Mail-in-Voting and Anti-Voter ID Efforts of the Left are Doomed from the Start

By Ben Taylor

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May 28, 2020

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The ACLU filed suit against Kentucky Secretary of State Michael Adams who sponsored the law that requires a photo ID to vote. Secretary Adams shot back at the ALCU in a public response to the lawsuit, “because the far left is too extreme to win elections, they regularly seek to have courts, rather than legislators, write our laws… If these self-described advocates for democracy actually believed in democracy, they would let the democratic process work and let elected officials make policy.”

It’s obvious those on the left are saying there’s nothing to worry about with absentee ballots and that voter ID doesn’t make voting safer, but rather harder. But State Rep. Kevin Bratcher (Chairman of the State House Elections Committee) recently shared numerous examples of fraud that highlight the concerns behind mail-in voting.

–       Ruth Robinson, the former mayor of Martin, Kentucky, was sentenced to 90 months’ imprisonment on a variety of charges that included vote buying, identity theft, and fraud. Robinson and co-conspirators James “Red” Robinson (her husband) and James Steven Robinson (her son) threatened and intimidated residents of Martin in the run-up to the 2012 election.

–       Magoffin County. Randy Salyer, a member of the county board of elections, was convicted of paying voters $50 or more for their absentee ballots and was sentenced to 21 months in prison in 2010.

–       Robert Madon, a former mayor of Pineville, Kentucky, pleaded guilty to conspiracy to buy votes in his November 2006 election.

–       Charles “Chuck” Hart, of Salt Lick, Kentucky, was found guilty of vote-buying, obstruction of justice, and lying to federal agents in 2007.

–       Phillip Slone pleaded guilty to vote-buying in a federal election for offering to pay seven voters $50 dollars each for voting in the primary election. He was sentenced to three years’ probation in 2005.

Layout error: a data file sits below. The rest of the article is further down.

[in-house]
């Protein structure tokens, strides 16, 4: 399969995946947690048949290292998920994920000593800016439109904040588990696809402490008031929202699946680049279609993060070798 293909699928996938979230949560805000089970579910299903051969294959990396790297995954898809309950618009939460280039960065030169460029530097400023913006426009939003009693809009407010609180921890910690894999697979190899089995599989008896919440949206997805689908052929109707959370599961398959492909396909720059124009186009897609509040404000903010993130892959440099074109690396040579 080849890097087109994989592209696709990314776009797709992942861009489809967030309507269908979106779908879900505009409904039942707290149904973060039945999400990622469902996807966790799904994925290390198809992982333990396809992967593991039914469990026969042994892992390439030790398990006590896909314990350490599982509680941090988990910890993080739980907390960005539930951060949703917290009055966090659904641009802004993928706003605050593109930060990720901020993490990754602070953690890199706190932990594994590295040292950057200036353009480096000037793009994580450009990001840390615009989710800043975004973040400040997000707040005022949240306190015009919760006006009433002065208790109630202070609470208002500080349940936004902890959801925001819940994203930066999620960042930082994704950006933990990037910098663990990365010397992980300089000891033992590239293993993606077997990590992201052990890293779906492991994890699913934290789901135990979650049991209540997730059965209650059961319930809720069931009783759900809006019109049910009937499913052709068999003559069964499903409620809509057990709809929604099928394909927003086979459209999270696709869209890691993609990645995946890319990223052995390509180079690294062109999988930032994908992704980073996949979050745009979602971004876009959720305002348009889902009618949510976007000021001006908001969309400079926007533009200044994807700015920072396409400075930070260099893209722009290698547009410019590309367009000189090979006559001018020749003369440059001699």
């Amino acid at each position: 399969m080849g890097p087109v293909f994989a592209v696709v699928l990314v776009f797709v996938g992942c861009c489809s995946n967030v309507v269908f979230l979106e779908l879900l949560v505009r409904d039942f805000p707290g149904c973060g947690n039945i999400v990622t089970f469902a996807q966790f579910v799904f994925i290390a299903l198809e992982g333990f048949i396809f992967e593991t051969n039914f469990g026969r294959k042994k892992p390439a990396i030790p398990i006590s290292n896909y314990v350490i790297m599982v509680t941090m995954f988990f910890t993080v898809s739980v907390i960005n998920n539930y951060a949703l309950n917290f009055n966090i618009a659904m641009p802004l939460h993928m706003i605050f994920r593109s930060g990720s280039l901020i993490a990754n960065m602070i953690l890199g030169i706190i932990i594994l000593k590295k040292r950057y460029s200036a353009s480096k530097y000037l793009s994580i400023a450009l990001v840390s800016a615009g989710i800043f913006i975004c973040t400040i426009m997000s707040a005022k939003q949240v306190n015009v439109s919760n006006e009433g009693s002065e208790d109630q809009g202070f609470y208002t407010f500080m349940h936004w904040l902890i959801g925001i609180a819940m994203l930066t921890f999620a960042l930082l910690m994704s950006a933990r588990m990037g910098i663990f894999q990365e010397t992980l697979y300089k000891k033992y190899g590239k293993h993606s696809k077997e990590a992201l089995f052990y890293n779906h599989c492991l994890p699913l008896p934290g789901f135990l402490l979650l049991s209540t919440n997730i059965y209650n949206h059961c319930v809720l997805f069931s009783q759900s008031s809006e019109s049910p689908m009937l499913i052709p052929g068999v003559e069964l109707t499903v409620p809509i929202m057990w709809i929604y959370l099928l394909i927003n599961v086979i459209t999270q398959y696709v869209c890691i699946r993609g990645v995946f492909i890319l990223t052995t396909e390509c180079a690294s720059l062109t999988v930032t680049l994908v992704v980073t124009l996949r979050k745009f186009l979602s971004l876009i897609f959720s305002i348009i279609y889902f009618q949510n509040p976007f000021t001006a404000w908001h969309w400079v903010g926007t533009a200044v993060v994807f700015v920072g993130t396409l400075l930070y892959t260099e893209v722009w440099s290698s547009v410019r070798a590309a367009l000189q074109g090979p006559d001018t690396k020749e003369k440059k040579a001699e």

–       Willard Smith was convicted of conspiracy to buy votes and vote-buying in the Knott County primary election. He was accused of paying impoverished, handicapped, illiterate, or otherwise impaired persons to vote for Knott County Judge-Executive Donnie Newsome by absentee ballot. Smith was sentenced to two years in prison and a $5,000 fine. 2003

Rep. Bratcher also included four examples of voter fraud in Indiana, three in Tennessee, three in Illinois, one in West Virginia, and one in Missouri which all border Kentucky. It is encouraging that Secretary of State Adams and Rep. Bratcher are taking a stand against voter fraud, but they aren’t alone. Secretary Adams and Kentucky Attorney General Daniel Cameron created the Ballot Integrity Task Force, which will utilize federal and state forces seeking to minimize voter fraud. The left has continually used the COVID-19 crisis to push their progressive agenda, so it should come as no surprise that they are trying to use it now to push mail-in-voting. Mail-in-voting proponents are facing Kentucky’s top officials who are opposed to it.

2 Comments

  1. JM Winchester

    Requiring a photo ID should be common sense, since every vote is a voice for the citizens of the Commonwealth, and of America. Everyone has to have a photo ID to drive a vehicle, buy cigarettes or alcohol products, so how does requiring one to vote suddenly cause a “hardship” or make voting more difficult? It DOESN’T, their logic and excuse is lame. Their is no additional cost placed on any voter for an ID, if they don’t have a valid drivers license. Positive ID helps to curtail voter fraud, which is the exact thing some in the political arena seem to want to happen

    Reply
    • Ben Taylor

      Hi JM,

      Your comments are well taken and we agree wholeheartedly. The ACLU has been using the potential “hardships” as their argument for years, yet now their primary reason is COVID-19, ultimately their goal is to make Kentucky a ballot harvesting state.

      -Ben Taylor, CPC Director of Content and Engagement

      Reply

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Director of Content and Engagement, Commonwealth Policy Center